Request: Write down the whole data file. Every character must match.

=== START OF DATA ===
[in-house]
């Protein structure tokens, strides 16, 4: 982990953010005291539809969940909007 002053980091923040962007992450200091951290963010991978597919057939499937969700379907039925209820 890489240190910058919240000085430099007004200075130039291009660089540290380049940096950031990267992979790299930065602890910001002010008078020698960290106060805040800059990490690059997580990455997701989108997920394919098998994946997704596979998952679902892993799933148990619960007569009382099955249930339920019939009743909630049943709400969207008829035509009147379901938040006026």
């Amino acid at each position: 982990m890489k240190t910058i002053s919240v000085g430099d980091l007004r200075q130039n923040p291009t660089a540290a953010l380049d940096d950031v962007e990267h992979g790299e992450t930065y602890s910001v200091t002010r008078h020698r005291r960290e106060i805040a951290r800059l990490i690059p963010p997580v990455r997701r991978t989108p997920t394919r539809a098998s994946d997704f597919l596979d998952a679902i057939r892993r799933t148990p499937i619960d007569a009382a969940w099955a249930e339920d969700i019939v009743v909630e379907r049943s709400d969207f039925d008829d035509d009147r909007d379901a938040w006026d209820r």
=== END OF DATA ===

[in-house]
């Protein structure tokens, strides 16, 4: 982990953010005291539809969940909007 002053980091923040962007992450200091951290963010991978597919057939499937969700379907039925209820 890489240190910058919240000085430099007004200075130039291009660089540290380049940096950031990267992979790299930065602890910001002010008078020698960290106060805040800059990490690059997580990455997701989108997920394919098998994946997704596979998952679902892993799933148990619960007569009382099955249930339920019939009743909630049943709400969207008829035509009147379901938040006026």
């Amino acid at each position: 982990m890489k240190t910058i002053s919240v000085g430099d980091l007004r200075q130039n923040p291009t660089a540290a953010l380049d940096d950031v962007e990267h992979g790299e992450t930065y602890s910001v200091t002010r008078h020698r005291r960290e106060i805040a951290r800059l990490i690059p963010p997580v990455r997701r991978t989108p997920t394919r539809a098998s994946d997704f597919l596979d998952a679902i057939r892993r799933t148990p499937i619960d007569a009382a969940w099955a249930e339920d969700i019939v009743v909630e379907r049943s709400d969207f039925d008829d035509d009147r909007d379901a938040w006026d209820r």